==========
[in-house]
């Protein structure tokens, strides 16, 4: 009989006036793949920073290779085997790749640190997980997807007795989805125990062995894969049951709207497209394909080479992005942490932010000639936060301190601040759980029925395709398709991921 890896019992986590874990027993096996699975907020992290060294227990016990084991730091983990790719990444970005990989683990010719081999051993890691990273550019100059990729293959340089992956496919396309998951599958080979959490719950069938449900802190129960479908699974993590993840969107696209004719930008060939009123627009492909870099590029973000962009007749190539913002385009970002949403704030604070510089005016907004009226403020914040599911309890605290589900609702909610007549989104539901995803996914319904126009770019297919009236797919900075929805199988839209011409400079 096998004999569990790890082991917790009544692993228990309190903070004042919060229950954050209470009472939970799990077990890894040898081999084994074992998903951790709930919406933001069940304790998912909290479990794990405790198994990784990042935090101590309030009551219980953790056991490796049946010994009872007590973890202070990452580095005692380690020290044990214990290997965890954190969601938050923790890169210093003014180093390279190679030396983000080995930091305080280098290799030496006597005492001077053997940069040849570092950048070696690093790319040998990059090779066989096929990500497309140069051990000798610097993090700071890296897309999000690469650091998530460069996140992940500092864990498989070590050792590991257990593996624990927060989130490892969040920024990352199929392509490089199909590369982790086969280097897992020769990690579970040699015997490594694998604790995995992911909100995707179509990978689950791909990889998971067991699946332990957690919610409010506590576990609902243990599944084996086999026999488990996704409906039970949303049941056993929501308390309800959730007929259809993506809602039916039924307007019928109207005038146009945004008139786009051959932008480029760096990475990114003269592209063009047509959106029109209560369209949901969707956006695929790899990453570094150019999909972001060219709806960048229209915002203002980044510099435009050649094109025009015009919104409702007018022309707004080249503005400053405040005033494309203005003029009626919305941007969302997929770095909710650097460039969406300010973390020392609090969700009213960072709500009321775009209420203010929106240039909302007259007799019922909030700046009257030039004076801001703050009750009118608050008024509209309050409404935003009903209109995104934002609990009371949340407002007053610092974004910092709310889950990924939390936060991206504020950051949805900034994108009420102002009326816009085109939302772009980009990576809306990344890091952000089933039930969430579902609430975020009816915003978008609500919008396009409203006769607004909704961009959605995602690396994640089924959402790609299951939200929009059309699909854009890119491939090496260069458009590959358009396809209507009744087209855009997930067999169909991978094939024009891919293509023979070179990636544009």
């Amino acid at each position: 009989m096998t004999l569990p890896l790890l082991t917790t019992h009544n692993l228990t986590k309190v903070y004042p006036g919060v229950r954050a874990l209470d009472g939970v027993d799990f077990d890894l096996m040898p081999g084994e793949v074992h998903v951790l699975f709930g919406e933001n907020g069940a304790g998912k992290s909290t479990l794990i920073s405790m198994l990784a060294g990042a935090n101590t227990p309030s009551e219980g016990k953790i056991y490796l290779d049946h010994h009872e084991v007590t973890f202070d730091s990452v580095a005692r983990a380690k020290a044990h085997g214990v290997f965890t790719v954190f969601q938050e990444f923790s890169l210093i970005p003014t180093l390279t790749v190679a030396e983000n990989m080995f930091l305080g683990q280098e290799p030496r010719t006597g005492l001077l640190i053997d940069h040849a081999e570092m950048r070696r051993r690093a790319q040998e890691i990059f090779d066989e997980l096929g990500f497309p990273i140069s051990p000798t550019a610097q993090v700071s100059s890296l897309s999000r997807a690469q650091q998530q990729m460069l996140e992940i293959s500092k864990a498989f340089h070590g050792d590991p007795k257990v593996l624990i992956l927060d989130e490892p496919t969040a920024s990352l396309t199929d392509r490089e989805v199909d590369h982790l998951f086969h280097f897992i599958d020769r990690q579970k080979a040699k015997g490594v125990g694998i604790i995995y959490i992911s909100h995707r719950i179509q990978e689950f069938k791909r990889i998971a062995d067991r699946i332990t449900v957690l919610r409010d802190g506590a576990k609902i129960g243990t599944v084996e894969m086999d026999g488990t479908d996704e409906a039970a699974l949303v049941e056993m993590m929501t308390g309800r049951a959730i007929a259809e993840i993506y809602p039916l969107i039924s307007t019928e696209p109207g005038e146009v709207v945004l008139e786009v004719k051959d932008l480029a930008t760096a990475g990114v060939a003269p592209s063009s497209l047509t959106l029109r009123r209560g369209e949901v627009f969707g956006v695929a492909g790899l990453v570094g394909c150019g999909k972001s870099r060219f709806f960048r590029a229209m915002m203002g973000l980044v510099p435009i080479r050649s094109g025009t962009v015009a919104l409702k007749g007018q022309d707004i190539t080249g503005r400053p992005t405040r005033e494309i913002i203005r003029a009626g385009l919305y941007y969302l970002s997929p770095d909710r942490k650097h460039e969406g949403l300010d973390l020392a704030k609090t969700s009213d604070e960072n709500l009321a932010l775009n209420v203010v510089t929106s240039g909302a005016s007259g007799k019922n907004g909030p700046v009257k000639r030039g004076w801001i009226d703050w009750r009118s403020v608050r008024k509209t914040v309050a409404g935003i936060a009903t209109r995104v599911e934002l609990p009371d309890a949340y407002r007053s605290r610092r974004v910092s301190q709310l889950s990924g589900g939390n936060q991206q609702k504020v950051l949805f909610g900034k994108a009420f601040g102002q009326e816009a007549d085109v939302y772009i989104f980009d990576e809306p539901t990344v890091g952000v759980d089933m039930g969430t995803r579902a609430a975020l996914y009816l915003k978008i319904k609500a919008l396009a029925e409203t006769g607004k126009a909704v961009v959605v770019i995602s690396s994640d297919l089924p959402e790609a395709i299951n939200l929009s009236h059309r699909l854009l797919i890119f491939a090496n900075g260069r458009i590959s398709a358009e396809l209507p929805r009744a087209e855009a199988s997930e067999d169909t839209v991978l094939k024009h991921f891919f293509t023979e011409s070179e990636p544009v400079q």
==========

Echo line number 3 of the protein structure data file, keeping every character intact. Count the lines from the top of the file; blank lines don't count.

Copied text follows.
């Amino acid at each position: 009989m096998t004999l569990p890896l790890l082991t917790t019992h009544n692993l228990t986590k309190v903070y004042p006036g919060v229950r954050a874990l209470d009472g939970v027993d799990f077990d890894l096996m040898p081999g084994e793949v074992h998903v951790l699975f709930g919406e933001n907020g069940a304790g998912k992290s909290t479990l794990i920073s405790m198994l990784a060294g990042a935090n101590t227990p309030s009551e219980g016990k953790i056991y490796l290779d049946h010994h009872e084991v007590t973890f202070d730091s990452v580095a005692r983990a380690k020290a044990h085997g214990v290997f965890t790719v954190f969601q938050e990444f923790s890169l210093i970005p003014t180093l390279t790749v190679a030396e983000n990989m080995f930091l305080g683990q280098e290799p030496r010719t006597g005492l001077l640190i053997d940069h040849a081999e570092m950048r070696r051993r690093a790319q040998e890691i990059f090779d066989e997980l096929g990500f497309p990273i140069s051990p000798t550019a610097q993090v700071s100059s890296l897309s999000r997807a690469q650091q998530q990729m460069l996140e992940i293959s500092k864990a498989f340089h070590g050792d590991p007795k257990v593996l624990i992956l927060d989130e490892p496919t969040a920024s990352l396309t199929d392509r490089e989805v199909d590369h982790l998951f086969h280097f897992i599958d020769r990690q579970k080979a040699k015997g490594v125990g694998i604790i995995y959490i992911s909100h995707r719950i179509q990978e689950f069938k791909r990889i998971a062995d067991r699946i332990t449900v957690l919610r409010d802190g506590a576990k609902i129960g243990t599944v084996e894969m086999d026999g488990t479908d996704e409906a039970a699974l949303v049941e056993m993590m929501t308390g309800r049951a959730i007929a259809e993840i993506y809602p039916l969107i039924s307007t019928e696209p109207g005038e146009v709207v945004l008139e786009v004719k051959d932008l480029a930008t760096a990475g990114v060939a003269p592209s063009s497209l047509t959106l029109r009123r209560g369209e949901v627009f969707g956006v695929a492909g790899l990453v570094g394909c150019g999909k972001s870099r060219f709806f960048r590029a229209m915002m203002g973000l980044v510099p435009i080479r050649s094109g025009t962009v015009a919104l409702k007749g007018q022309d707004i190539t080249g503005r400053p992005t405040r005033e494309i913002i203005r003029a009626g385009l919305y941007y969302l970002s997929p770095d909710r942490k650097h460039e969406g949403l300010d973390l020392a704030k609090t969700s009213d604070e960072n709500l009321a932010l775009n209420v203010v510089t929106s240039g909302a005016s007259g007799k019922n907004g909030p700046v009257k000639r030039g004076w801001i009226d703050w009750r009118s403020v608050r008024k509209t914040v309050a409404g935003i936060a009903t209109r995104v599911e934002l609990p009371d309890a949340y407002r007053s605290r610092r974004v910092s301190q709310l889950s990924g589900g939390n936060q991206q609702k504020v950051l949805f909610g900034k994108a009420f601040g102002q009326e816009a007549d085109v939302y772009i989104f980009d990576e809306p539901t990344v890091g952000v759980d089933m039930g969430t995803r579902a609430a975020l996914y009816l915003k978008i319904k609500a919008l396009a029925e409203t006769g607004k126009a909704v961009v959605v770019i995602s690396s994640d297919l089924p959402e790609a395709i299951n939200l929009s009236h059309r699909l854009l797919i890119f491939a090496n900075g260069r458009i590959s398709a358009e396809l209507p929805r009744a087209e855009a199988s997930e067999d169909t839209v991978l094939k024009h991921f891919f293509t023979e011409s070179e990636p544009v400079q």